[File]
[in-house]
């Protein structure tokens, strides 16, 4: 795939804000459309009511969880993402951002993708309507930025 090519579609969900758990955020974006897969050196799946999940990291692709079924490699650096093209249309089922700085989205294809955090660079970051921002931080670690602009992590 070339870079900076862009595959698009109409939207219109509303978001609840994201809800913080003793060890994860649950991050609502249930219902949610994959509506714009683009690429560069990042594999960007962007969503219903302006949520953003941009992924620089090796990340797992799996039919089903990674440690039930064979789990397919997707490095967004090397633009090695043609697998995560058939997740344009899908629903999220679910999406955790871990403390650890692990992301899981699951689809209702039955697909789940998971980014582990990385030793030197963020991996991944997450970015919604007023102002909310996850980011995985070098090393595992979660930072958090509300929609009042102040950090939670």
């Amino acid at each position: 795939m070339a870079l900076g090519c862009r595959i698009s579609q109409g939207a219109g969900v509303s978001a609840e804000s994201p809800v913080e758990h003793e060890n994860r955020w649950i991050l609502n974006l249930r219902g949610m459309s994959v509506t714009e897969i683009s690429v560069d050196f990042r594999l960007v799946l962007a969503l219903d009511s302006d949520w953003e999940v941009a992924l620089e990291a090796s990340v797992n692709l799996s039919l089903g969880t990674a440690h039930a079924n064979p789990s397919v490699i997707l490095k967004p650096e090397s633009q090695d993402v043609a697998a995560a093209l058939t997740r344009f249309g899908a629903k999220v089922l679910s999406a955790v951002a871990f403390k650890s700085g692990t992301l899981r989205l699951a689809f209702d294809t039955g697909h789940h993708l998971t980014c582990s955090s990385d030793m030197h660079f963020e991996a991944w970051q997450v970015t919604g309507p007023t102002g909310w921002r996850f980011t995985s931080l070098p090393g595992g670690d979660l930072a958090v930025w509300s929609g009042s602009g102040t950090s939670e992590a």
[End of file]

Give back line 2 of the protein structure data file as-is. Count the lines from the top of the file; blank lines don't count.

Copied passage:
């Protein structure tokens, strides 16, 4: 795939804000459309009511969880993402951002993708309507930025 090519579609969900758990955020974006897969050196799946999940990291692709079924490699650096093209249309089922700085989205294809955090660079970051921002931080670690602009992590 070339870079900076862009595959698009109409939207219109509303978001609840994201809800913080003793060890994860649950991050609502249930219902949610994959509506714009683009690429560069990042594999960007962007969503219903302006949520953003941009992924620089090796990340797992799996039919089903990674440690039930064979789990397919997707490095967004090397633009090695043609697998995560058939997740344009899908629903999220679910999406955790871990403390650890692990992301899981699951689809209702039955697909789940998971980014582990990385030793030197963020991996991944997450970015919604007023102002909310996850980011995985070098090393595992979660930072958090509300929609009042102040950090939670």